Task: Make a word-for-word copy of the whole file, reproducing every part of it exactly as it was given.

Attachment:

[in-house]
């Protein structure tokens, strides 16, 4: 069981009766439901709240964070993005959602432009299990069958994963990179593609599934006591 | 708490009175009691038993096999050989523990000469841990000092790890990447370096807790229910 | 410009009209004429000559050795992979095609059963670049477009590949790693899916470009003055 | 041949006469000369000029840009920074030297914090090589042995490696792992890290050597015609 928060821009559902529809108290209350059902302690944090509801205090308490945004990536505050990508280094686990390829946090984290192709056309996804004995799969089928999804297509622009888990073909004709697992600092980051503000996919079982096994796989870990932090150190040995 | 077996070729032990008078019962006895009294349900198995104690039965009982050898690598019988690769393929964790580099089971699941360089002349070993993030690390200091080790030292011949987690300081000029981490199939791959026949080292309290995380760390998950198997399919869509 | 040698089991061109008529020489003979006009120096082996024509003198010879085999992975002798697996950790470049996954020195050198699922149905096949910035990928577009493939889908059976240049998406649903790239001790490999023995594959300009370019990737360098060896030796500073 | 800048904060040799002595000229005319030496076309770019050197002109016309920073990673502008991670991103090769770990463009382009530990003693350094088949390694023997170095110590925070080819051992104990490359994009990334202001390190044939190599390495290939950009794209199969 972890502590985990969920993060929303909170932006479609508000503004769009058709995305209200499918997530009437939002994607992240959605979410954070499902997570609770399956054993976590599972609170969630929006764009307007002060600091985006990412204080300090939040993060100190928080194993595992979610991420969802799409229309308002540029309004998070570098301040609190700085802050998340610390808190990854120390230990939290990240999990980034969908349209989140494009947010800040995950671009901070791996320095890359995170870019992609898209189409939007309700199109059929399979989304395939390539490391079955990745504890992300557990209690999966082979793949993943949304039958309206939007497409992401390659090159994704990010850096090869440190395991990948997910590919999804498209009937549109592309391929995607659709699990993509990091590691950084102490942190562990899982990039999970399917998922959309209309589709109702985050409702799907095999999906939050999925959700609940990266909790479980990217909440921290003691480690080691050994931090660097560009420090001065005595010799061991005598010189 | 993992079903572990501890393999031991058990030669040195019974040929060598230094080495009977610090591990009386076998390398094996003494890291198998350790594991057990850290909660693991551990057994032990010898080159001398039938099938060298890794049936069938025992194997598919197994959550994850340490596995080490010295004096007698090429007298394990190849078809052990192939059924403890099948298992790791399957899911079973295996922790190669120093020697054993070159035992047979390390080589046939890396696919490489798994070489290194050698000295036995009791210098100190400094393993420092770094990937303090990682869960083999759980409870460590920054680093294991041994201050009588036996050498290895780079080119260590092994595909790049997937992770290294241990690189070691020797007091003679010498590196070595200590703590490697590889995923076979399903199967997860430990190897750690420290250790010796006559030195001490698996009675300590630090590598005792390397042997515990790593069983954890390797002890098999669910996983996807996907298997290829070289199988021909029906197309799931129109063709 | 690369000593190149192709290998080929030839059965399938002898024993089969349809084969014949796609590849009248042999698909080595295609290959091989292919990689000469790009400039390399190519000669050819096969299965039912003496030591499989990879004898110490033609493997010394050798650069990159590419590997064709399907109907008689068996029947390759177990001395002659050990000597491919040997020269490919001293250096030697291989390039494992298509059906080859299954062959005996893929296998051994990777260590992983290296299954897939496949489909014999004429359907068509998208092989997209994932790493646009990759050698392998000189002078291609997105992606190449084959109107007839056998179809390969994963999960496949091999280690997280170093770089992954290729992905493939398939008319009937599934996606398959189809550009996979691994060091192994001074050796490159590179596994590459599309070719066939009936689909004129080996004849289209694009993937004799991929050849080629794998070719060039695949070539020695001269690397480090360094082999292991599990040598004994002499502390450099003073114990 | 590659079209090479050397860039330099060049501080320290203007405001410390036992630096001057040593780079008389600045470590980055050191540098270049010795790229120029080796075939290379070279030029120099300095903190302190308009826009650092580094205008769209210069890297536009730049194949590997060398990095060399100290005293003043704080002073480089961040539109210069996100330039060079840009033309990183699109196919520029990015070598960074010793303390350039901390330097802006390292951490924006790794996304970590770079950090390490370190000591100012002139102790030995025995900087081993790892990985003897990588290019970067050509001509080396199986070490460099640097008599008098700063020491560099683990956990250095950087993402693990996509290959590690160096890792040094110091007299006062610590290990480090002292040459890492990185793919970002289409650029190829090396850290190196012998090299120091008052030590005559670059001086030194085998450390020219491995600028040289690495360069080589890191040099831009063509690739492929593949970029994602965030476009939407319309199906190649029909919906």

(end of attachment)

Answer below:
[in-house]
């Protein structure tokens, strides 16, 4: 069981009766439901709240964070993005959602432009299990069958994963990179593609599934006591 | 708490009175009691038993096999050989523990000469841990000092790890990447370096807790229910 | 410009009209004429000559050795992979095609059963670049477009590949790693899916470009003055 | 041949006469000369000029840009920074030297914090090589042995490696792992890290050597015609 928060821009559902529809108290209350059902302690944090509801205090308490945004990536505050990508280094686990390829946090984290192709056309996804004995799969089928999804297509622009888990073909004709697992600092980051503000996919079982096994796989870990932090150190040995 | 077996070729032990008078019962006895009294349900198995104690039965009982050898690598019988690769393929964790580099089971699941360089002349070993993030690390200091080790030292011949987690300081000029981490199939791959026949080292309290995380760390998950198997399919869509 | 040698089991061109008529020489003979006009120096082996024509003198010879085999992975002798697996950790470049996954020195050198699922149905096949910035990928577009493939889908059976240049998406649903790239001790490999023995594959300009370019990737360098060896030796500073 | 800048904060040799002595000229005319030496076309770019050197002109016309920073990673502008991670991103090769770990463009382009530990003693350094088949390694023997170095110590925070080819051992104990490359994009990334202001390190044939190599390495290939950009794209199969 972890502590985990969920993060929303909170932006479609508000503004769009058709995305209200499918997530009437939002994607992240959605979410954070499902997570609770399956054993976590599972609170969630929006764009307007002060600091985006990412204080300090939040993060100190928080194993595992979610991420969802799409229309308002540029309004998070570098301040609190700085802050998340610390808190990854120390230990939290990240999990980034969908349209989140494009947010800040995950671009901070791996320095890359995170870019992609898209189409939007309700199109059929399979989304395939390539490391079955990745504890992300557990209690999966082979793949993943949304039958309206939007497409992401390659090159994704990010850096090869440190395991990948997910590919999804498209009937549109592309391929995607659709699990993509990091590691950084102490942190562990899982990039999970399917998922959309209309589709109702985050409702799907095999999906939050999925959700609940990266909790479980990217909440921290003691480690080691050994931090660097560009420090001065005595010799061991005598010189 | 993992079903572990501890393999031991058990030669040195019974040929060598230094080495009977610090591990009386076998390398094996003494890291198998350790594991057990850290909660693991551990057994032990010898080159001398039938099938060298890794049936069938025992194997598919197994959550994850340490596995080490010295004096007698090429007298394990190849078809052990192939059924403890099948298992790791399957899911079973295996922790190669120093020697054993070159035992047979390390080589046939890396696919490489798994070489290194050698000295036995009791210098100190400094393993420092770094990937303090990682869960083999759980409870460590920054680093294991041994201050009588036996050498290895780079080119260590092994595909790049997937992770290294241990690189070691020797007091003679010498590196070595200590703590490697590889995923076979399903199967997860430990190897750690420290250790010796006559030195001490698996009675300590630090590598005792390397042997515990790593069983954890390797002890098999669910996983996807996907298997290829070289199988021909029906197309799931129109063709 | 690369000593190149192709290998080929030839059965399938002898024993089969349809084969014949796609590849009248042999698909080595295609290959091989292919990689000469790009400039390399190519000669050819096969299965039912003496030591499989990879004898110490033609493997010394050798650069990159590419590997064709399907109907008689068996029947390759177990001395002659050990000597491919040997020269490919001293250096030697291989390039494992298509059906080859299954062959005996893929296998051994990777260590992983290296299954897939496949489909014999004429359907068509998208092989997209994932790493646009990759050698392998000189002078291609997105992606190449084959109107007839056998179809390969994963999960496949091999280690997280170093770089992954290729992905493939398939008319009937599934996606398959189809550009996979691994060091192994001074050796490159590179596994590459599309070719066939009936689909004129080996004849289209694009993937004799991929050849080629794998070719060039695949070539020695001269690397480090360094082999292991599990040598004994002499502390450099003073114990 | 590659079209090479050397860039330099060049501080320290203007405001410390036992630096001057040593780079008389600045470590980055050191540098270049010795790229120029080796075939290379070279030029120099300095903190302190308009826009650092580094205008769209210069890297536009730049194949590997060398990095060399100290005293003043704080002073480089961040539109210069996100330039060079840009033309990183699109196919520029990015070598960074010793303390350039901390330097802006390292951490924006790794996304970590770079950090390490370190000591100012002139102790030995025995900087081993790892990985003897990588290019970067050509001509080396199986070490460099640097008599008098700063020491560099683990956990250095950087993402693990996509290959590690160096890792040094110091007299006062610590290990480090002292040459890492990185793919970002289409650029190829090396850290190196012998090299120091008052030590005559670059001086030194085998450390020219491995600028040289690495360069080589890191040099831009063509690739492929593949970029994602965030476009939407319309199906190649029909919906």